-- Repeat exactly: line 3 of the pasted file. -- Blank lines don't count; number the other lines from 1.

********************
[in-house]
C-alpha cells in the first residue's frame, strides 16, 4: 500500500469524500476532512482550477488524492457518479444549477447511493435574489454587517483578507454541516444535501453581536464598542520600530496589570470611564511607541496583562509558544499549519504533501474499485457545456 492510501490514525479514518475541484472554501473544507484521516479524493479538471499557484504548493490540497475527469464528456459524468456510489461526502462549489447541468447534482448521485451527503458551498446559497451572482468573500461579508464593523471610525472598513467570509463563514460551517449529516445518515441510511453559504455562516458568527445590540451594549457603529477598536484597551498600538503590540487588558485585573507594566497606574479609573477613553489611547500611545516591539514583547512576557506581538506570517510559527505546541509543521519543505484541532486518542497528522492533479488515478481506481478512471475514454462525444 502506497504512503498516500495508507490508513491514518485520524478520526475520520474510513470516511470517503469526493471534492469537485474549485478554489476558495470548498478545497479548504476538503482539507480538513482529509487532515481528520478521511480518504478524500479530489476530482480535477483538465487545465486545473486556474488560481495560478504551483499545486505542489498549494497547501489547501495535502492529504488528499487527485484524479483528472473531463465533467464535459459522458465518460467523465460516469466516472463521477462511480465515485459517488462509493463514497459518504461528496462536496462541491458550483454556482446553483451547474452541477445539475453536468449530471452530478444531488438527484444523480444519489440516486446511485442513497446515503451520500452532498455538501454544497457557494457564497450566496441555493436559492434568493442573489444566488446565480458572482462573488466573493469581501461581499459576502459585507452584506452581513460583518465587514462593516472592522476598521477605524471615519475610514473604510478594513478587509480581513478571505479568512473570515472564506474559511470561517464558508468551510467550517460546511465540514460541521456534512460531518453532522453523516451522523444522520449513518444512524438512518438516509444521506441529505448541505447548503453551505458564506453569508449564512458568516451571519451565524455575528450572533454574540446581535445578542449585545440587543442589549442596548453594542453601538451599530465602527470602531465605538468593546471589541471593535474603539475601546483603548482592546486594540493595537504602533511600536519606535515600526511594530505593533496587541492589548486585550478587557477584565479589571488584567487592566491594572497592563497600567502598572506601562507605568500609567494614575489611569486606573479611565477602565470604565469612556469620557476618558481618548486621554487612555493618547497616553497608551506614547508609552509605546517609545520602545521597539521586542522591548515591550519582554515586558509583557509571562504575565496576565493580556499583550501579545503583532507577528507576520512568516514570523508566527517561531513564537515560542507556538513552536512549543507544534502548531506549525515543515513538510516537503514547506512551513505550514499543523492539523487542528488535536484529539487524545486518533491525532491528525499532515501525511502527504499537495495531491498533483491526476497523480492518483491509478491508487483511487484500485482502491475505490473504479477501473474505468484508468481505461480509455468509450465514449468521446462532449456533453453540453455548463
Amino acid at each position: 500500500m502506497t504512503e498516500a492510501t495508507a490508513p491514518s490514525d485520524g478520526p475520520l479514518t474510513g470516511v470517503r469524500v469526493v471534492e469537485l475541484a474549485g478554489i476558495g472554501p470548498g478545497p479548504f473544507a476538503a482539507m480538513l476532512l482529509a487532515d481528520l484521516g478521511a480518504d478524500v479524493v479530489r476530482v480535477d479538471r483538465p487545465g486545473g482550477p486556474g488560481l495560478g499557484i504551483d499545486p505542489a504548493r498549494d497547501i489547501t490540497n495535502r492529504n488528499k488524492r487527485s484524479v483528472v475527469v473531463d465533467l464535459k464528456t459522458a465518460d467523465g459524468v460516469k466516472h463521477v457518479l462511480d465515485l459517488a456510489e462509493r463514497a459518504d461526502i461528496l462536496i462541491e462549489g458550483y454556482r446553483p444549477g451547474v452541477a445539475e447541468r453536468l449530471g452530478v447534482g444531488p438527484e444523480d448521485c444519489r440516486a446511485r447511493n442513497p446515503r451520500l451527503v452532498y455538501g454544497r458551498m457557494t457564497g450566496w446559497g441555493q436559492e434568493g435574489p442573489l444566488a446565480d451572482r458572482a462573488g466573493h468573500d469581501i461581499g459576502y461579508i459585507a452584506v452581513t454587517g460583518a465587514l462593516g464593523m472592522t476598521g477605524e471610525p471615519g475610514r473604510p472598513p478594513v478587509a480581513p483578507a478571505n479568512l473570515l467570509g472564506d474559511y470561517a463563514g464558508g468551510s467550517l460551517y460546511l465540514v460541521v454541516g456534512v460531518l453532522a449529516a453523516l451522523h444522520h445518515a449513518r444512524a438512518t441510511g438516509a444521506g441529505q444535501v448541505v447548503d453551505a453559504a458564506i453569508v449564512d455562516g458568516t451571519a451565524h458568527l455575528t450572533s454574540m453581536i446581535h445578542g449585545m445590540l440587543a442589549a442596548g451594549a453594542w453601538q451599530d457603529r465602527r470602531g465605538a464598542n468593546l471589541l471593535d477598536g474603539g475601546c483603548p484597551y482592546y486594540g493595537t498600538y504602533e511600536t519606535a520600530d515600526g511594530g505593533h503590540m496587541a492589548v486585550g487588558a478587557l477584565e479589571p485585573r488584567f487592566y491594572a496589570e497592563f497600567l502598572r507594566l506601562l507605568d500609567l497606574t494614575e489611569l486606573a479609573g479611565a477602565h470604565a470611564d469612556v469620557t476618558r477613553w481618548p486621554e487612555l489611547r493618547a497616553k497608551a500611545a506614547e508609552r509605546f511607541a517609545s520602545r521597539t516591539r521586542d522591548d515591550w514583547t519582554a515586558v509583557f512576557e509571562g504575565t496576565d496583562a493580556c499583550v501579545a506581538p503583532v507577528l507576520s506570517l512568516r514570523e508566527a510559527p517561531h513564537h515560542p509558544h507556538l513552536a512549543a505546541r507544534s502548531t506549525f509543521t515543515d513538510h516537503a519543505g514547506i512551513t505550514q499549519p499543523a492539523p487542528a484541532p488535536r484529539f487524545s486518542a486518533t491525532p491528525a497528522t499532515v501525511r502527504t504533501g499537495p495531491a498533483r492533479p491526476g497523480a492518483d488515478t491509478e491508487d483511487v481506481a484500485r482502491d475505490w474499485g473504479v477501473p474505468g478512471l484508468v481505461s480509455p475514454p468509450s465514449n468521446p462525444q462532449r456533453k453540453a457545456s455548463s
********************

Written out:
Amino acid at each position: 500500500m502506497t504512503e498516500a492510501t495508507a490508513p491514518s490514525d485520524g478520526p475520520l479514518t474510513g470516511v470517503r469524500v469526493v471534492e469537485l475541484a474549485g478554489i476558495g472554501p470548498g478545497p479548504f473544507a476538503a482539507m480538513l476532512l482529509a487532515d481528520l484521516g478521511a480518504d478524500v479524493v479530489r476530482v480535477d479538471r483538465p487545465g486545473g482550477p486556474g488560481l495560478g499557484i504551483d499545486p505542489a504548493r498549494d497547501i489547501t490540497n495535502r492529504n488528499k488524492r487527485s484524479v483528472v475527469v473531463d465533467l464535459k464528456t459522458a465518460d467523465g459524468v460516469k466516472h463521477v457518479l462511480d465515485l459517488a456510489e462509493r463514497a459518504d461526502i461528496l462536496i462541491e462549489g458550483y454556482r446553483p444549477g451547474v452541477a445539475e447541468r453536468l449530471g452530478v447534482g444531488p438527484e444523480d448521485c444519489r440516486a446511485r447511493n442513497p446515503r451520500l451527503v452532498y455538501g454544497r458551498m457557494t457564497g450566496w446559497g441555493q436559492e434568493g435574489p442573489l444566488a446565480d451572482r458572482a462573488g466573493h468573500d469581501i461581499g459576502y461579508i459585507a452584506v452581513t454587517g460583518a465587514l462593516g464593523m472592522t476598521g477605524e471610525p471615519g475610514r473604510p472598513p478594513v478587509a480581513p483578507a478571505n479568512l473570515l467570509g472564506d474559511y470561517a463563514g464558508g468551510s467550517l460551517y460546511l465540514v460541521v454541516g456534512v460531518l453532522a449529516a453523516l451522523h444522520h445518515a449513518r444512524a438512518t441510511g438516509a444521506g441529505q444535501v448541505v447548503d453551505a453559504a458564506i453569508v449564512d455562516g458568516t451571519a451565524h458568527l455575528t450572533s454574540m453581536i446581535h445578542g449585545m445590540l440587543a442589549a442596548g451594549a453594542w453601538q451599530d457603529r465602527r470602531g465605538a464598542n468593546l471589541l471593535d477598536g474603539g475601546c483603548p484597551y482592546y486594540g493595537t498600538y504602533e511600536t519606535a520600530d515600526g511594530g505593533h503590540m496587541a492589548v486585550g487588558a478587557l477584565e479589571p485585573r488584567f487592566y491594572a496589570e497592563f497600567l502598572r507594566l506601562l507605568d500609567l497606574t494614575e489611569l486606573a479609573g479611565a477602565h470604565a470611564d469612556v469620557t476618558r477613553w481618548p486621554e487612555l489611547r493618547a497616553k497608551a500611545a506614547e508609552r509605546f511607541a517609545s520602545r521597539t516591539r521586542d522591548d515591550w514583547t519582554a515586558v509583557f512576557e509571562g504575565t496576565d496583562a493580556c499583550v501579545a506581538p503583532v507577528l507576520s506570517l512568516r514570523e508566527a510559527p517561531h513564537h515560542p509558544h507556538l513552536a512549543a505546541r507544534s502548531t506549525f509543521t515543515d513538510h516537503a519543505g514547506i512551513t505550514q499549519p499543523a492539523p487542528a484541532p488535536r484529539f487524545s486518542a486518533t491525532p491528525a497528522t499532515v501525511r502527504t504533501g499537495p495531491a498533483r492533479p491526476g497523480a492518483d488515478t491509478e491508487d483511487v481506481a484500485r482502491d475505490w474499485g473504479v477501473p474505468g478512471l484508468v481505461s480509455p475514454p468509450s465514449n468521446p462525444q462532449r456533453k453540453a457545456s455548463s